The Ego and the Id
|The Id And The Ego|
|Original title||Das Ich und das Es|
|Publisher||Internationaler Psycho- analytischer Verlag (Vienna), W. W. Norton & Company|
|Publication date||24 April 1923|
|Part of a series of articles on|
Outside the Sigmund Freud Museum (Vienna).
The Ego and the Id (German: Das Ich und das Es) is a prominent paper by the psychoanalyst Sigmund Freud. It is an analytical study of the human psyche outlining his theories of the psychodynamics of the id, ego, and super-ego, which is of fundamental importance in the development of psychoanalysis. The study was conducted over years of meticulous research and was first published in 1923.
"The Ego and the Id" develops a line of reasoning as a groundwork for explaining various (or perhaps all) psychological conditions, pathological and non-pathological alike. These conditions result from powerful internal tensions—for example: 1) between the ego and the id, 2) between the ego and the super ego, and 3) between the love-instinct and the death-instinct. The book deals primarily with the ego and the effects these tensions have on it.
The ego—caught between the id and the super-ego—finds itself simultaneously engaged in conflict by repressed thoughts in the id and relegated to an inferior position by the super-ego. And at the same time, the interplay between the love instinct and the death instinct can manifest itself at any level of the psyche. The outline below is an exegesis of Freud's arguments, explaining the formation of the aforementioned tensions and their effects.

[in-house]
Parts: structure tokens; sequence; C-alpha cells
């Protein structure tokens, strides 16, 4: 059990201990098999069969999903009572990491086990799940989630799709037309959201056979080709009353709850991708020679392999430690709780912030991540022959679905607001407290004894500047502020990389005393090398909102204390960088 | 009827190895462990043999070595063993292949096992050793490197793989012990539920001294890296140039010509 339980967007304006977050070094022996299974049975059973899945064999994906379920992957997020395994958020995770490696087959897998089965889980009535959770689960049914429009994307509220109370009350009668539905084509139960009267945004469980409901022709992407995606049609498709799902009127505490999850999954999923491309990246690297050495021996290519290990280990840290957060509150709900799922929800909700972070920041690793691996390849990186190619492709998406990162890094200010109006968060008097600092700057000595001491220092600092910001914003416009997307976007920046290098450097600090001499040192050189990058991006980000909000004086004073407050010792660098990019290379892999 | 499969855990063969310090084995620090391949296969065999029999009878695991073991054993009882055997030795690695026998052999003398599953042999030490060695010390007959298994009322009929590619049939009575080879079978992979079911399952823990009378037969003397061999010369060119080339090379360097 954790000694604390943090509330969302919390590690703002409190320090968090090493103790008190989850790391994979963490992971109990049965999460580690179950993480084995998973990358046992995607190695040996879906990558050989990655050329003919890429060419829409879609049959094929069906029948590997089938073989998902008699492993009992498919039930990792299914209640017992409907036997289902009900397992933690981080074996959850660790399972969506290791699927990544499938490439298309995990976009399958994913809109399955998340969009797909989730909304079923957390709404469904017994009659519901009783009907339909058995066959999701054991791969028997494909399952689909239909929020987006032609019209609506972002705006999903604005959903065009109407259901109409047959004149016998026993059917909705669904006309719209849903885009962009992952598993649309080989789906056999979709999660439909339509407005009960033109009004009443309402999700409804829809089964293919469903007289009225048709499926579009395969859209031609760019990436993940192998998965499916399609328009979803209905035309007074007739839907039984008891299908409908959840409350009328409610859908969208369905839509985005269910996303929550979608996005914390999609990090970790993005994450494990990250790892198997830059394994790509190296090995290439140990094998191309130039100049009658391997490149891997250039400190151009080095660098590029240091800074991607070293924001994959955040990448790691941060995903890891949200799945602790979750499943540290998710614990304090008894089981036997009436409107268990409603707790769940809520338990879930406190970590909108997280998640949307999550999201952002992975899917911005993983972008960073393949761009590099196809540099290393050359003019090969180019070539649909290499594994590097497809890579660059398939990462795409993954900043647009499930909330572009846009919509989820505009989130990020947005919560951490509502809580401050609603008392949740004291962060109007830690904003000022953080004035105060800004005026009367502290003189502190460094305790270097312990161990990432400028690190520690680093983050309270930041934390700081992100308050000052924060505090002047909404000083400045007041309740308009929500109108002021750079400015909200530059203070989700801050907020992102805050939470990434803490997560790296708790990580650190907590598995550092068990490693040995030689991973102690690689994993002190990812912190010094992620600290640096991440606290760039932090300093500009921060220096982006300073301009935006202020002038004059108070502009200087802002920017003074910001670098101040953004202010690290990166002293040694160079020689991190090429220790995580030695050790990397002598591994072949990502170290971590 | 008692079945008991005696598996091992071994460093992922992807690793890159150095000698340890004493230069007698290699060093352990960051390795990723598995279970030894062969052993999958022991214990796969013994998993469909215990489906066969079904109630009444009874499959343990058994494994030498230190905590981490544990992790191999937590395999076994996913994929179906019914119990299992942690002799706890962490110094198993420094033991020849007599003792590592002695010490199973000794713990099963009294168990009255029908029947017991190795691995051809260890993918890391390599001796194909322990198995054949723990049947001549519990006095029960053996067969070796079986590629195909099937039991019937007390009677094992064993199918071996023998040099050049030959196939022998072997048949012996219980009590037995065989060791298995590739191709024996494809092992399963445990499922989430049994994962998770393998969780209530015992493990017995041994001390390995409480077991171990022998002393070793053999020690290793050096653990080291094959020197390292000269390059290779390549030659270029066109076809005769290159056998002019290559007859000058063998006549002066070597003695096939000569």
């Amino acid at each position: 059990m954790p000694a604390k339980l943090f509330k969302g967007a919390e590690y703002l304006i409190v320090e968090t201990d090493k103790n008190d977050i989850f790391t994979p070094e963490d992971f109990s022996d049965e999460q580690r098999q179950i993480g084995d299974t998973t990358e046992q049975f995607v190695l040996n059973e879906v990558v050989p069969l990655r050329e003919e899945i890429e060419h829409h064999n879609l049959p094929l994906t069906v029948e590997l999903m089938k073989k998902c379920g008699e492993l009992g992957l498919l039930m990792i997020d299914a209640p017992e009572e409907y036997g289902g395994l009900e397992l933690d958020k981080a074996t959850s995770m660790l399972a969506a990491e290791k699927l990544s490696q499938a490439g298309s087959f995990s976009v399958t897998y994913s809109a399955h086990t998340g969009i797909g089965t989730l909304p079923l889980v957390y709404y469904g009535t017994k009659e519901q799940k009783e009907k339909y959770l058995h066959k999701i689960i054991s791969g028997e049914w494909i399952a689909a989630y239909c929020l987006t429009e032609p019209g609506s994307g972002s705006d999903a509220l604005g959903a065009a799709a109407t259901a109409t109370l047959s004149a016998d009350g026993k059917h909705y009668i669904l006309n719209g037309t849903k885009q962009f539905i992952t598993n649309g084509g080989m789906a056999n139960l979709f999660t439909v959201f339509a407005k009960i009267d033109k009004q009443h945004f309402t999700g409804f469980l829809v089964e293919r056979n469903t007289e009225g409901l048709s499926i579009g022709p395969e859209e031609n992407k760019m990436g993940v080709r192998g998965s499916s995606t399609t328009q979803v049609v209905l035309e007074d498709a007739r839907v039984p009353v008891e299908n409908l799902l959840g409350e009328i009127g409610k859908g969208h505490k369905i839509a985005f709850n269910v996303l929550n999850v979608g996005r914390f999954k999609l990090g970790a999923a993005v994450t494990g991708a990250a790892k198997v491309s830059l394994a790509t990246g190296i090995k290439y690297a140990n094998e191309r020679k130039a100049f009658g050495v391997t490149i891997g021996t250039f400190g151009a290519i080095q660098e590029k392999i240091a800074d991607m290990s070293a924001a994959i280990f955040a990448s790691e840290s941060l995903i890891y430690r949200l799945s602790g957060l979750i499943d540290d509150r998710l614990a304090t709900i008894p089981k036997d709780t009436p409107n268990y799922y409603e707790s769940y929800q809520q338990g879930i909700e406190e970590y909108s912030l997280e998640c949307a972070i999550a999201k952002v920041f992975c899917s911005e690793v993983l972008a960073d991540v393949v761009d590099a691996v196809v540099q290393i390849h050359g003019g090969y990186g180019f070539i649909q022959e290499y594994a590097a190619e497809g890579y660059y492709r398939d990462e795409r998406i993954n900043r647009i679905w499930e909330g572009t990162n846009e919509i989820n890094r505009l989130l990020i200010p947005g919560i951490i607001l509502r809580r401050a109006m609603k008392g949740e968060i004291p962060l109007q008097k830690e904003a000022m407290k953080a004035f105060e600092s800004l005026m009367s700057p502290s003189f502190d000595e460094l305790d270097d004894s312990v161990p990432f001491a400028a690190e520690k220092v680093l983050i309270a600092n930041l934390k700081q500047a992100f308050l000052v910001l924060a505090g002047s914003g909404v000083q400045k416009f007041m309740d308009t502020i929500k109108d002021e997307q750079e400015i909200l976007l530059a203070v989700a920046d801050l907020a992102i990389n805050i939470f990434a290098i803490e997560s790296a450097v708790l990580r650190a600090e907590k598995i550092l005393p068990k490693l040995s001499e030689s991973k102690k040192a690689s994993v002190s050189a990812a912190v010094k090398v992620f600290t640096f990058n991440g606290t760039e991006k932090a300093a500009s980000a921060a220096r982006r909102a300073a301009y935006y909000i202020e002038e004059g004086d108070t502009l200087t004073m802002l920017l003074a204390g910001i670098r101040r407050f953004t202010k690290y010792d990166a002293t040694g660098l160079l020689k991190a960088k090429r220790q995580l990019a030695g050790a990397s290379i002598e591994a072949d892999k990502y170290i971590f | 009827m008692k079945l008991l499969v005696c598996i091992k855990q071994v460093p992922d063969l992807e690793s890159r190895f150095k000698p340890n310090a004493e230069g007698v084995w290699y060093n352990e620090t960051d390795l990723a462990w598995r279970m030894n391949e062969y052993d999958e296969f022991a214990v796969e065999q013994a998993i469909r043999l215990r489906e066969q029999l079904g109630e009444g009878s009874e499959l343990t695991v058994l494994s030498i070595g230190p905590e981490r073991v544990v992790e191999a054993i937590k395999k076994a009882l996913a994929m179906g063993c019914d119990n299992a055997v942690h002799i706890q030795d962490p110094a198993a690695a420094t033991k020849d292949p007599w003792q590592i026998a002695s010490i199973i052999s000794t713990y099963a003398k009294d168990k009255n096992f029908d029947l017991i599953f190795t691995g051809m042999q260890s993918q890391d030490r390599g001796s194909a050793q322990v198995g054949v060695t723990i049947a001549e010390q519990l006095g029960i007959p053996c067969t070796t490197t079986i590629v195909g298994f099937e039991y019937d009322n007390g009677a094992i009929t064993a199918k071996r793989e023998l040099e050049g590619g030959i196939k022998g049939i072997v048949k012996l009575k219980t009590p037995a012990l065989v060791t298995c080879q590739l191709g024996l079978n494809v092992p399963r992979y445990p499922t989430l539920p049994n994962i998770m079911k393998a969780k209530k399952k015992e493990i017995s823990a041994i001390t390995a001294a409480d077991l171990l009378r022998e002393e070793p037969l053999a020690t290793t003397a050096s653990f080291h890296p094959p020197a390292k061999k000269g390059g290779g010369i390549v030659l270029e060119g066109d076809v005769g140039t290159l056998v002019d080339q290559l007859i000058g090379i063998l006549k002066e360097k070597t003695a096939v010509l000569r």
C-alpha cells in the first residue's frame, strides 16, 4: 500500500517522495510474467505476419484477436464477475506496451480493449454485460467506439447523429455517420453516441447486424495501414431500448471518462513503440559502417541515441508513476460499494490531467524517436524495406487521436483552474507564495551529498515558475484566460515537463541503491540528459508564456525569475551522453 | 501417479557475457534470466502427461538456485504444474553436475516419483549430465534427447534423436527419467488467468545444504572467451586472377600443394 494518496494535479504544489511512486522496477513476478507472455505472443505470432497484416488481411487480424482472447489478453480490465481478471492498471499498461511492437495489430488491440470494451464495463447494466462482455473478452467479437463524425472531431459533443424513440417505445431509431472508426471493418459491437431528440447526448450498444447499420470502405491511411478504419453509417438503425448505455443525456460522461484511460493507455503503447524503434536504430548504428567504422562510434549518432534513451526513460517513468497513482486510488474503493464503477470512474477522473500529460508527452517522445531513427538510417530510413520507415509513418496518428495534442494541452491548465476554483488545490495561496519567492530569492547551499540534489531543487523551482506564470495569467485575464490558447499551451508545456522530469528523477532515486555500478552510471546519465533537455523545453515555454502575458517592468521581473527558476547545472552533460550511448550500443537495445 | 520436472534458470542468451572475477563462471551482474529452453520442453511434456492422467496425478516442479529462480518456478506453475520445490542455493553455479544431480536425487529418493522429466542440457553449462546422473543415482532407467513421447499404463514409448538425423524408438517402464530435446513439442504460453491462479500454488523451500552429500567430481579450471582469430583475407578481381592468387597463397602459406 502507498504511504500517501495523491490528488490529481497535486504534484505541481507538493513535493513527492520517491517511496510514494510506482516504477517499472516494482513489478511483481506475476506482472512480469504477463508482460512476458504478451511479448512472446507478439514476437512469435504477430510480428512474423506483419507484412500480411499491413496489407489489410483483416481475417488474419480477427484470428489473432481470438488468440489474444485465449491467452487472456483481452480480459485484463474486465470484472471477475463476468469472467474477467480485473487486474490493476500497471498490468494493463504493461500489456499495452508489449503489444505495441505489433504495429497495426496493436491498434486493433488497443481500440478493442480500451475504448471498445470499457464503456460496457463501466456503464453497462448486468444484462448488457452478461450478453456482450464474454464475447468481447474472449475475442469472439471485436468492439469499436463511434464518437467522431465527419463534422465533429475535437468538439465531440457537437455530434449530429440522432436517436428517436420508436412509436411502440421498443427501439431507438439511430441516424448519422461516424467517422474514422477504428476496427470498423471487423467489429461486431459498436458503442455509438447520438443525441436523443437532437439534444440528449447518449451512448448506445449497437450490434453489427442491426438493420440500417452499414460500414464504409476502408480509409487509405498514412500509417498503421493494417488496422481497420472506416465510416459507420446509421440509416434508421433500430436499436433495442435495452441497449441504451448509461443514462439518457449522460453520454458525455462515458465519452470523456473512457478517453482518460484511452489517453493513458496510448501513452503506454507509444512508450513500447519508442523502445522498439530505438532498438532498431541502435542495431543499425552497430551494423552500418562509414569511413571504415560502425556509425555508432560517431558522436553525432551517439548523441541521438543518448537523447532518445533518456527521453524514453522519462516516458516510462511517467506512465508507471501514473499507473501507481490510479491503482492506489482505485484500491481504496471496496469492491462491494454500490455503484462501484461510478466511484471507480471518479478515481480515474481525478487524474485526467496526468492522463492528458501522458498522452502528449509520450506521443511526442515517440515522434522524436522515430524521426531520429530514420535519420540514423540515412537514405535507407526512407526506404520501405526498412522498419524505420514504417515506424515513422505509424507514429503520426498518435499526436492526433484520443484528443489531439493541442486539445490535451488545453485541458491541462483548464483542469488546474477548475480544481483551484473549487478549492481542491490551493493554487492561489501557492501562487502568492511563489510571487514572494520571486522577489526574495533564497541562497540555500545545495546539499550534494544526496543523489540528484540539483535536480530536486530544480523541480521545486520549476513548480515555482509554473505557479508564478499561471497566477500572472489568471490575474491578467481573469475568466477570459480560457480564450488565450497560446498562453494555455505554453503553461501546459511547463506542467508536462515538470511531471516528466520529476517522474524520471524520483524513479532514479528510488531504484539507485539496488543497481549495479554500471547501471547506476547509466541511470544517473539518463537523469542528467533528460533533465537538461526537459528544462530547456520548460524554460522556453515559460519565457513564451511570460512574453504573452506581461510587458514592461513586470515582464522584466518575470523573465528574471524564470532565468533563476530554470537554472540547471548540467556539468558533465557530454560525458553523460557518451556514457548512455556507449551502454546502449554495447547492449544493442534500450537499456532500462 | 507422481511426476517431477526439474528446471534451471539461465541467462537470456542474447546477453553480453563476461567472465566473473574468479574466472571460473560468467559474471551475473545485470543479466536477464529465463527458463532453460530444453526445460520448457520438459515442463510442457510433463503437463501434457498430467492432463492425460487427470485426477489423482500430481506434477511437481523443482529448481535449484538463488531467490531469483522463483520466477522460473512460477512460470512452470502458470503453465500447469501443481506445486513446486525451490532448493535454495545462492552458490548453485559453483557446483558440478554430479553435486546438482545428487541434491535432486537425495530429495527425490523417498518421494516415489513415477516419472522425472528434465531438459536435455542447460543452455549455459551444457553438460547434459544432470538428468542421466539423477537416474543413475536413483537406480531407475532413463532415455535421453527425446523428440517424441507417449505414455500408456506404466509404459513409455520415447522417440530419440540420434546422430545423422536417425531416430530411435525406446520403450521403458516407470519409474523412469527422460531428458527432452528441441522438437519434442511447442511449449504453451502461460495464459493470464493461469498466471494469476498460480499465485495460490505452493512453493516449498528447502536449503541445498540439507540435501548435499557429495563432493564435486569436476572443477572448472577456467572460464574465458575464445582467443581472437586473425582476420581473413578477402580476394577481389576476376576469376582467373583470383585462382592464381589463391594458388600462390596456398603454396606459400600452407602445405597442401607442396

Exegesis by chapter 
Presuppositions: “Consciousness and the Unconscious” 
All concepts in The Ego and the Id are built upon the presupposed existence of conscious and unconscious thoughts. On the first line, Freud states, “[About consciousness and the unconscious] there is nothing new to be said... the division of mental life into what is conscious and what is unconscious is the fundamental premise on which psycho-analysis is based” (9). He further distinguishes between two types of unconscious thoughts: “preconscious” ideas, which are latent yet fully capable of becoming conscious; and “unconscious” ideas, which are repressed and cannot become conscious without the help of psychoanalysis.